Your thyroid is a small, butterfly-shaped gland that is draped across the front of your windpipe. Place your fingers on each side of your Adam’s apple, swallow, and you will feel your thyroid gland sliding under your fingers.
Small as it is, the thyroid gland is extremely important as it controls the growth and metabolism of just about every part of your body.
The functioning of the thyroid gland, in turn, is related to another of your glands, the pituitary, located in the middle of your head. This tiny gland releases a thyroid-stimulating hormone (TSH) that signals the thyroid to release thyroid hormone.
Sometimes, however, when TSH levels increase the thyroid can’t release more thyroid hormone in response, creating a condition known as primary hypothyroidism.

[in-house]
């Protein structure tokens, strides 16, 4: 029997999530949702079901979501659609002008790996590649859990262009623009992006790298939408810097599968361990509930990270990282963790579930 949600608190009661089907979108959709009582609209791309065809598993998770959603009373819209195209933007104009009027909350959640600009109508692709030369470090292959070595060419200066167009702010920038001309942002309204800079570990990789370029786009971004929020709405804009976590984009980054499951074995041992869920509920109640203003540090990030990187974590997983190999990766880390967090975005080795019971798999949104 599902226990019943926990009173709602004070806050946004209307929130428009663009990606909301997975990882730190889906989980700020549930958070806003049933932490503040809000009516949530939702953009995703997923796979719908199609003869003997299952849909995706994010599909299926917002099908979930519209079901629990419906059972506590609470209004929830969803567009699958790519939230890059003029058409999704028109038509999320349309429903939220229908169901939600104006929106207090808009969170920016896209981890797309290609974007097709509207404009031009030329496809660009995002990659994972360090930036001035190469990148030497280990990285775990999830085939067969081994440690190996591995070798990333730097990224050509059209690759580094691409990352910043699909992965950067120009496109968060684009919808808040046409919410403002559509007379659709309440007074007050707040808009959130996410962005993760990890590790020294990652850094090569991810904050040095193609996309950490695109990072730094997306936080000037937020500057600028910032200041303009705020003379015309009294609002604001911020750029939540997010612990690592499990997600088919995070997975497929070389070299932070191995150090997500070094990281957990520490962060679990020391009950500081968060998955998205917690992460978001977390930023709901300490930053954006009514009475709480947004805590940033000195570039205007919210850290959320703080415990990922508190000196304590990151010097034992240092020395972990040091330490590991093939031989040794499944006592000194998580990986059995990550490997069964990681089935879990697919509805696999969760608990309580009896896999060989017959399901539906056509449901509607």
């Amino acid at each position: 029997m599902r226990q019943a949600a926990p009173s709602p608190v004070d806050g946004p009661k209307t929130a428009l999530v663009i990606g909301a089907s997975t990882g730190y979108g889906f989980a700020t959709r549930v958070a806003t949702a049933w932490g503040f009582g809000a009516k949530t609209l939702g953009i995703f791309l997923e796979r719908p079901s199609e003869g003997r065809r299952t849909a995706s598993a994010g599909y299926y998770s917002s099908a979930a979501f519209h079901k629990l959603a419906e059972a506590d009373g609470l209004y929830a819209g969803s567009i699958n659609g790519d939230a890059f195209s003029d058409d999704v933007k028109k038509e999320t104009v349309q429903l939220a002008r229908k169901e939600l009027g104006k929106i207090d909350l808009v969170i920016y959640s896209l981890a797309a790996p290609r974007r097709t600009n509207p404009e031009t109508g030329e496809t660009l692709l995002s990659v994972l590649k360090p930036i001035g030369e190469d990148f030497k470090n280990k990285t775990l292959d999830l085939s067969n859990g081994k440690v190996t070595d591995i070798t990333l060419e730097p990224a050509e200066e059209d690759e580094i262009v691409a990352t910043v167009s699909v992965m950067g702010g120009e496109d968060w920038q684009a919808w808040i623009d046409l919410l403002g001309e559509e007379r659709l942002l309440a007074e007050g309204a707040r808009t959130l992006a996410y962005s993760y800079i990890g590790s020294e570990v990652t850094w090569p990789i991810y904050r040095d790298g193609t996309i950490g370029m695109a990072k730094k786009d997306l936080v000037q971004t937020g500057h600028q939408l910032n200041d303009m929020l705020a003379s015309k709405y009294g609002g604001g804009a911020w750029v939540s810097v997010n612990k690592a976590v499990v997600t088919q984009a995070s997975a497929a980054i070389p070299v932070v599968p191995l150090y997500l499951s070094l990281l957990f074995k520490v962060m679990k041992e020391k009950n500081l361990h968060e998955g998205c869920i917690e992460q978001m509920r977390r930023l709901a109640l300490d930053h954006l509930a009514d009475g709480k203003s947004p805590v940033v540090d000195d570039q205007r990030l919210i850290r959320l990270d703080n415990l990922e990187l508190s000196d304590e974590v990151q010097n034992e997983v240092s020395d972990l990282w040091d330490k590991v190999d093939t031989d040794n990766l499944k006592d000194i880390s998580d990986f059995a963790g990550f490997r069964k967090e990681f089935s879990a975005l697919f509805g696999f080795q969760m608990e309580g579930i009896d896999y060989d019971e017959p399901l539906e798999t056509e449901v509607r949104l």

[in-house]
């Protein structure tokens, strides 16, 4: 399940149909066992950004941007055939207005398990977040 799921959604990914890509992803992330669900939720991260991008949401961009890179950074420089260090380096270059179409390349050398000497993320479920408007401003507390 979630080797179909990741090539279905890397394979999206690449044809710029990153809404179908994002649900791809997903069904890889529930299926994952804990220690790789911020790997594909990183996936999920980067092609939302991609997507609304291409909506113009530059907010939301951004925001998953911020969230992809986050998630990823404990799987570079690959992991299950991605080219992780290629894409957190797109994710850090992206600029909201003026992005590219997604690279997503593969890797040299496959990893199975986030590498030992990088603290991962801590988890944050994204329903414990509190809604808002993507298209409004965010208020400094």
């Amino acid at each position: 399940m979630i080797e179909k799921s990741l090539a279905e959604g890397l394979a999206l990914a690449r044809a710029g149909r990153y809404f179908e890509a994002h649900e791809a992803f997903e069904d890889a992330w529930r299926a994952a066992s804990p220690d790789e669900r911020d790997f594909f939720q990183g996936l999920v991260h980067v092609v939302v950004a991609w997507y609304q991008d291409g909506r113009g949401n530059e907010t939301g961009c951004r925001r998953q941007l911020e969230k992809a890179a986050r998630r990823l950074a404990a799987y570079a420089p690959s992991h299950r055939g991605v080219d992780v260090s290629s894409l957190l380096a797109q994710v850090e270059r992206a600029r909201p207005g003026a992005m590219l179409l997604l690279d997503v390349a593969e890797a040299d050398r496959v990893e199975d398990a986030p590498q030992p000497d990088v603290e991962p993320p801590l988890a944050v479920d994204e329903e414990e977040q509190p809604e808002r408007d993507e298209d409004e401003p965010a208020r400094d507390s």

Symptoms of hypothyroidism
According to the American Thyroid Association, roughly 5% of Americans suffer from an underactive thyroid, making it the most prevalent immune disease in North American.
Hypothyroidism can cause a variety of symptoms. Some of the more common of these include weight gain, fatigue, feeling cold, weakness and aches in muscles and joints, hair loss, depression, trouble concentrating or remembering, digestive upset and irregular and heavy menstrual bleeding.
Dry and itchy skin
This is another very common symptom of hypothyroidism. Skin cells have rapid turnover, and when the thyroid isn’t working properly, they aren’t getting growth signals from the thyroid hormone, meaning it takes longer for skin cells to grow. That, in turn, means that dead skins takes longer to shed, leading to dry flaky skin, often on your feet.
If these skin changes cannot be blamed on allergies, they’re likely due to a thyroid problem.
The good news in all this is that hypothyroidism is generally treatable with inexpensive medications.